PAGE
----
The Festival sur le Niger is set up much like Baltimore’s Starscape festival which has now evolved into Moonrise (Starscape as it was just got too wild to handle I guess. Having been, I completely understand.). The stages are spread out across a beach-esque shoreline. Unlike Starscape that lasts just one night however, le Festival sur le Niger lasts about a week, ending on a Sunday. Perfect for a weekend trip. Plus in Segou the festival spills right onto the town streets outside the venue complete with more unofficial stages and vendor stands. That and the main stage here is actually on the water on a floating stage. The pit (the standing-room only area directly in front of the stage) actually leads right into the shallow banks of the grand Niger river, the cause for quite a refreshing front row experience. Note to first-timers: don’t bring your phone into the pit.

There is a noticeable security presence at the annual festival in Segou, moreso considering the escalation in northern violence since the new year, but it’s not too overwhelming. During the daylight hours the grounds are open to anyone interested in catching some tunes on a side stage or trying out some local cuisine (it’s all about the peanut sauce of course). It’s only in the evening that the exits become checkpoints.

The vendors/merchants are out in full force at the festival. Conflict in the north combined with a new government and now the ebola outbreak has put a dent in the number of European and otherwise international crowds. The same could be said with any Malian industry though. The war in the north alone has beaten down on Mali’s tourist industry pretty hard. So naturally, Europeans and obvious foreigners like myself are really hounded. You’d better put your bargaining face on or you’ll be broke by the time you walk through security. As a relatively young, caucasian, tattooed male I am quite the spectacle to the locals so of course a few people requested pictures with me and a few others professed their love. All in all just another day in the life. ūüėČ No, I’m definitely still not used to being the exotic one.

I’m glad I’ve been practicing my French (and Bambara!). I’m starting to be able to have basic (though admittedly rough) conversations with people on my own. Next year I’ll be more ready. The music at the Festival sur le Niger is a mix of French and Bambara with the occasional sprinkle of English. The most English I saw was on a “party tips” billboard aimed at international visitors. I appreciated that. It listed several important aspects and customs relating to Malian and Islamic culture. Apparently for example dresses traditionally mean you are married, greetings are quite important, and shorts are generally reserved for children… but no way was I wearing pants out there. Call me a child. Hey though, at least it’s the cold season.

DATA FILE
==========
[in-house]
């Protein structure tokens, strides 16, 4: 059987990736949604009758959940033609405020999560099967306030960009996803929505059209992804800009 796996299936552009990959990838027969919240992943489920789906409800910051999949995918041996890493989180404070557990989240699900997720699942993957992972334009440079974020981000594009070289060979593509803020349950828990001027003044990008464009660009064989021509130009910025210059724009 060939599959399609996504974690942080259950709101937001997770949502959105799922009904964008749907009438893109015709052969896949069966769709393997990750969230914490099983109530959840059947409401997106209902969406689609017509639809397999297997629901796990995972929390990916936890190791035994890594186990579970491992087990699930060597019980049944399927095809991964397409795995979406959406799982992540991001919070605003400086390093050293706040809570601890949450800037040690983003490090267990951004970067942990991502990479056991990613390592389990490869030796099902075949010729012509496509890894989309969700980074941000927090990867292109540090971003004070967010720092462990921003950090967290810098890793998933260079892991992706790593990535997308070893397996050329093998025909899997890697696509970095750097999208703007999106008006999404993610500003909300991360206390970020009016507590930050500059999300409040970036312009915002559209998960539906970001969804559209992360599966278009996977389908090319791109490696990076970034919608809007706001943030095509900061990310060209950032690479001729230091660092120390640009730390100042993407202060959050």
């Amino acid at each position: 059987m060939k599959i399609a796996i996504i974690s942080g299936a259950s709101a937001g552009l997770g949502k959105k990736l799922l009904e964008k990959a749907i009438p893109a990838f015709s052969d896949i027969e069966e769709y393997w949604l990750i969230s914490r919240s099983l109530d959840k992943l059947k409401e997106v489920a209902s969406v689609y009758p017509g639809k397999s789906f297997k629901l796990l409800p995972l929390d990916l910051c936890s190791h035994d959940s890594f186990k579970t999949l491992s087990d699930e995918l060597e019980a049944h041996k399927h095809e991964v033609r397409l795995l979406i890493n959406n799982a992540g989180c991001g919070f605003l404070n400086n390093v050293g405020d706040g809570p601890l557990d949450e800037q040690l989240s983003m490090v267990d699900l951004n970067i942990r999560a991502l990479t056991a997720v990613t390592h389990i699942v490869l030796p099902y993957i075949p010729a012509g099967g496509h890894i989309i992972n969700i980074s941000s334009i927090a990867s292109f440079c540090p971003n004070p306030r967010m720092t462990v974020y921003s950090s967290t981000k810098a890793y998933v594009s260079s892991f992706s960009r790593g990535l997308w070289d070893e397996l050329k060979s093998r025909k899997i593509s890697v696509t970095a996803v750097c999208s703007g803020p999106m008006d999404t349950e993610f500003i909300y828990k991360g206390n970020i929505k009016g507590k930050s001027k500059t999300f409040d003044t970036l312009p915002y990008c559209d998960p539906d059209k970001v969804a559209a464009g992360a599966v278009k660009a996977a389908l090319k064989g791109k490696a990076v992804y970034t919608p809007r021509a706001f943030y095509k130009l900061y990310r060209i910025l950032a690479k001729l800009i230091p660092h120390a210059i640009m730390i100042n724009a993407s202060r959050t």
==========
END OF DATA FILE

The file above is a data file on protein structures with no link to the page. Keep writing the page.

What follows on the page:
All in all being with one of the sponsors got me the royal treatment this weekend in Segou. Seats in the good chairs and free entry are great, but we also got set up in one of the nicer hotels just a couple blocks from the venue. And not only is there electricity all night long if you want but wi-fi too! Africa is already so much different from when I first actually remember visiting in 2002, not to mention what my parents describe from the 80s! The whole set-up in Segou is quite impressive actually. Maybe next year I’ll see you there! The rooms are nice with working toilets and air conditioning and great local foods plentifully line the streets. Breakfast was even included with out hotel stay. Well, except for the omelet.

Onward and upward,
Z

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Bon après midi gens du monde!  Good afternoon people of the world!

Well, here it is.  Tonight marks another sunset on one more beautiful week in Bamako.  This week ended up being pretty productive, so as it comes to an end I have to say it went to good use.

First off, my stepmother-dearest,¬†Kari was here visiting this week. ¬†We had a good time checking out a few restaurants around town. ¬†A few Dad and I had been to, but many we hadn’t. ¬†So When Kari got here we showed her the spots we found and liked so far, but we were soon out of new places to go. ¬†We discovered a few spots that were honestly pretty impressive, like Savana, the big American/European spot complete with a thatched roof and zebra-skin chairs. ¬†It was a warm restaurant that looked like it could easily get pretty hot if the band got going. ¬†Apparently there is a Greek place out there somewhere with the highest reviews around. ¬†Even though I could easily go never smelling Ouzo again, I do love me some feta. ¬†I’ll let you know if it lives up to its name.